How can I update from Shrike to Fedora ?
ms-nospam-0306 at arcor.de
Mon Sep 29 03:01:13 UTC 2003
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On Sun, 28 Sep 2003 20:34:35 -0500, Mike Vanecek wrote:
> > [Recycling the reply I posted to redhat-list and fedora-list just a
> > few minutes ago. Why the separate cross-post?]
> Because not everyone subscribes to all three lists and I want to get the
> perspective and feedback from those with more knowledge and experience that I
There's no way to avoid further cross-postings now. Because postings
like that, which are ripped out of context, confuse the reader. Taking
a discussion to a different list where no related discussions take
place and where you miss the comments from Red Hat employees, is a bad
idea. The right place where to discuss the future of Red Hat Linux
would be fedora-list at redhat.com and maybe fedora-test-list at redhat.com
(but that is devoted to the test release and less to general
discussion). Not even considering those subscribers who consider
> > Can you explain this question a bit? No part of what you quoted gives
> > a hint on what makes you think that "Fedore Core 1" will not be what
> > was expected to become Red Hat Linux 10.
> The poster said:
> > Unless something has changed recently..very recently...having apt or
> > yum work to do dist-upgrade like behavior is not something thats
> > getting a lot of Fedora Core development attention. You can
> > certainly try to do it, becuase both yum and apt have the ability to
> > do this sort of thing...but if it goes wrong...your bugs might not
> > be a high priority. Bug testing effort is best spent on issues
> > developers want tested...and to-date I haven't seen much interest
> > from the development side to make upgrading between releases with
> > apt a high priority.
> I am trying to plan for what action will need to be done due to the demise of
> RHL. Some have suggested that Fedora will be a logical replacement. Others
> have said that yum/apt might be used in place of up2date. Still others have
> suggested that redhat network will be migrated to Fedora.
Uhm. No idea where you've taken those rumours from. And I still don't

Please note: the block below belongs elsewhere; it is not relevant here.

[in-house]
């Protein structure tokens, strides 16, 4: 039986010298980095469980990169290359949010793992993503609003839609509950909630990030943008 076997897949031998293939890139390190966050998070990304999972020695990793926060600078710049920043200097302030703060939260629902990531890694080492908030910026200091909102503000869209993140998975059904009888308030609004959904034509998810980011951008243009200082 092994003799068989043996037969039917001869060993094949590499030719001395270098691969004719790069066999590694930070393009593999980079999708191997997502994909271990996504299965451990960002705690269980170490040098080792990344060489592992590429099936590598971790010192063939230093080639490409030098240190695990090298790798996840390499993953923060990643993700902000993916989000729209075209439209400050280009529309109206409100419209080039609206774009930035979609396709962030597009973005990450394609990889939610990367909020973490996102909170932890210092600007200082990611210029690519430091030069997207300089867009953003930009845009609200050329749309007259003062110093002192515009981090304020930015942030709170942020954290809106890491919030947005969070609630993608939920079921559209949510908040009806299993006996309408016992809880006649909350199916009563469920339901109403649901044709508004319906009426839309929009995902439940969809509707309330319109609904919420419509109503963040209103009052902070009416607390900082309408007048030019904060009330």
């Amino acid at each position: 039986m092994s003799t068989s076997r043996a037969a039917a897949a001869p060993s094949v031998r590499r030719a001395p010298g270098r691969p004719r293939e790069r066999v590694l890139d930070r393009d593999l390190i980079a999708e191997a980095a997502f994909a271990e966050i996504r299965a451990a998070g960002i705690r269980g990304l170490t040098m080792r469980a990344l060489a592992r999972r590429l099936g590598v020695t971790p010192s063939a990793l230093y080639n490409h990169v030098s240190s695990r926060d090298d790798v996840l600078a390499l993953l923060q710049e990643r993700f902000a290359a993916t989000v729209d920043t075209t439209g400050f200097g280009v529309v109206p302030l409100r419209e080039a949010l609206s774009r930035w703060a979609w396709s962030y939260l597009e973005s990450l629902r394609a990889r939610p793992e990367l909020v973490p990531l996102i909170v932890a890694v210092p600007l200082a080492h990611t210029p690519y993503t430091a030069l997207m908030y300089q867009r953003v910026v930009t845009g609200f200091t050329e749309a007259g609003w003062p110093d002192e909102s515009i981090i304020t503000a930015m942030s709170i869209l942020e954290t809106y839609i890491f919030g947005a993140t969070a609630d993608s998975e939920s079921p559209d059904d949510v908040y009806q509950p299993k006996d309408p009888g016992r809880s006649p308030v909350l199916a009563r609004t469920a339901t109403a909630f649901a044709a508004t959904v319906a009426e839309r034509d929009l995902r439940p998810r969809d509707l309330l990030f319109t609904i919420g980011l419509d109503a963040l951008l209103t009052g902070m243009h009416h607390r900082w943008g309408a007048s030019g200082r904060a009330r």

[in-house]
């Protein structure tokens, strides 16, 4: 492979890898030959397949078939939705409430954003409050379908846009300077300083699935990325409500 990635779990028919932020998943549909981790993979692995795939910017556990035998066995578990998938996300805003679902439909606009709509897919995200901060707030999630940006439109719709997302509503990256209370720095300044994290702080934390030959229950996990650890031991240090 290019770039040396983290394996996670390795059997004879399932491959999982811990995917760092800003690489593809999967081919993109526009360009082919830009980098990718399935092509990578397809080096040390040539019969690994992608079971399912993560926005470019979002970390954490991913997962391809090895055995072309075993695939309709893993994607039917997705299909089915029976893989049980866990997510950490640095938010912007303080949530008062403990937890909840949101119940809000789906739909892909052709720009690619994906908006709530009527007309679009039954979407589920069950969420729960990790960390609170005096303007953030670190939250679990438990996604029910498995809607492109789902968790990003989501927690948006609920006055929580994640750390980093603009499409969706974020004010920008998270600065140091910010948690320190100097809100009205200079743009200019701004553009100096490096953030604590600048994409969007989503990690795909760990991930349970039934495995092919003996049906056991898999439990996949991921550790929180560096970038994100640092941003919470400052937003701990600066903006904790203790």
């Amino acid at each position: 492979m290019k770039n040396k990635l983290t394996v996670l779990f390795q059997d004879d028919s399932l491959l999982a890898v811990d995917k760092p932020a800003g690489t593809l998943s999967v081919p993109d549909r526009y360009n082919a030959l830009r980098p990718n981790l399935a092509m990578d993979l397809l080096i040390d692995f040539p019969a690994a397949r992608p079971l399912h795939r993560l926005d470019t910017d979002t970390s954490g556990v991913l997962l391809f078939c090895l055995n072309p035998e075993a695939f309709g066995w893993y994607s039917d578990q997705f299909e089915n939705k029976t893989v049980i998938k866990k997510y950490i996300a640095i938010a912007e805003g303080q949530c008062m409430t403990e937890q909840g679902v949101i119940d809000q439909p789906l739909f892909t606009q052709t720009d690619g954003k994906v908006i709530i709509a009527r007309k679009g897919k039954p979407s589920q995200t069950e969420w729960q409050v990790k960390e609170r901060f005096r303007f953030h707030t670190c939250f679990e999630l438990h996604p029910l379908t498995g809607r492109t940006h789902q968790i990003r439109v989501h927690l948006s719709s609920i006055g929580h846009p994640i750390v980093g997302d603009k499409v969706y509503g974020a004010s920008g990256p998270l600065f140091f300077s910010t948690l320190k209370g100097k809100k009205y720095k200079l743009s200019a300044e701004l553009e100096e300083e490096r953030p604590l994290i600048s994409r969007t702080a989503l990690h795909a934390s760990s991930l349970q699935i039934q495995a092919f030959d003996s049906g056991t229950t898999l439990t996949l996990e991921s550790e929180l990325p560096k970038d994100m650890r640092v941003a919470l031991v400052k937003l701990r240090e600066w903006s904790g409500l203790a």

see what this has to do with the subject line and the quoted part
above. If you have questions, I'd rather open a new thread. It seems
you've subscribed just recently without skimming over the archives.
Anyway. Let's get a few things straight. First of all, up2date is part
of Fedora Core 0.94. There is no indication that it would go. RHN
channels are available as well. RHN will also serve Fedora Core final
release plus Updates with the usual priority access for paid accounts.
As you can read at http://fedora.redhat.com it might be that a Fedora
Extras RHN channel will also be an option. Would make sense to make
available at RHN as much "good stuff" as possible.
Up2date itself already supports apt/yum repositories. An enhanced
redhat-config-packages tool is planned (as one can read in the
installer screens). There are no plans to replace up2date with apt-rpm
or yum. (Where did you hear about such plans? Any quote available?)
But those alternative package utilities will be helpful for building
and necessary for accessing 3rd party repositories (even though
up2date supports apt/yum, too). That's why yum has been added to the
> The overall tone of the discussion does not seem consistent with Fedora being
> a redhat linux equivalent product.
I still fail to see what this has to do with the subject line and the
quoted message. There are concerns that the planned product life cycle
of Fedora Core (see http://fedora.redhat.com) is not enough. Yet it
remains to be seen whether the community won't support the product for
a longer period. There are concerns that Fedora Core -- compared with
Red Hat Linux -- will move closer to the bleeding edge and result in a
less stable distribution. Most of this is speculation. Some of the
documentation suggests that the modified update strategy will result
in more bug-fix updates (in form of new packages) compared with the
Red Hat Linux (which has been seeing mostly back-ported security
fixes). This can also turn out to be a good thing.
> If that is the case, then one might want to
> start a serious look for a replacement.
But there have been several related discussions already on the
fedora-* lists. Why take this to other lists in form of a confusing
> I need a stable 12-18 month release supported by something like up2date. It
> use will not be in a production environment, but it is not intended to be
> bleeding edge either.
> Some have suggested that we wait to see what develops. The exchange, however,
> seemed to imply that waiting might not be a good strategy.
I think you've misunderstood "that exchange" completely. It explains
that so-called "dist-upgrades" with apt-get, yum or up2date have not
been a supported upgrade path and are unlikely to be taken into
consideration. Hence if such a dist-upgrade fails for you, it's your
problem (apart from that, there won't be any phone/web based support
from Red Hat for Fedora Core anyway). It doesn't matter whether it
works for some users. Those upgrade paths don't see any kind of
special or official testing. The official upgrade path is with
Anaconda and CD/bootdisk. A similar thing are the repeated questions
on beta-to-beta or beta-to-final upgrades which are not supported
Back to your quote:
> I need a stable 12-18 month release supported by something like up2date.
Without a comment on the current pricing of Red Hat Enterprise Linux,
without knowledge of what products Red Hat has in the queue, and
without knowledge of how the Fedora Project will develop, your message
does not give enough input for discussion.
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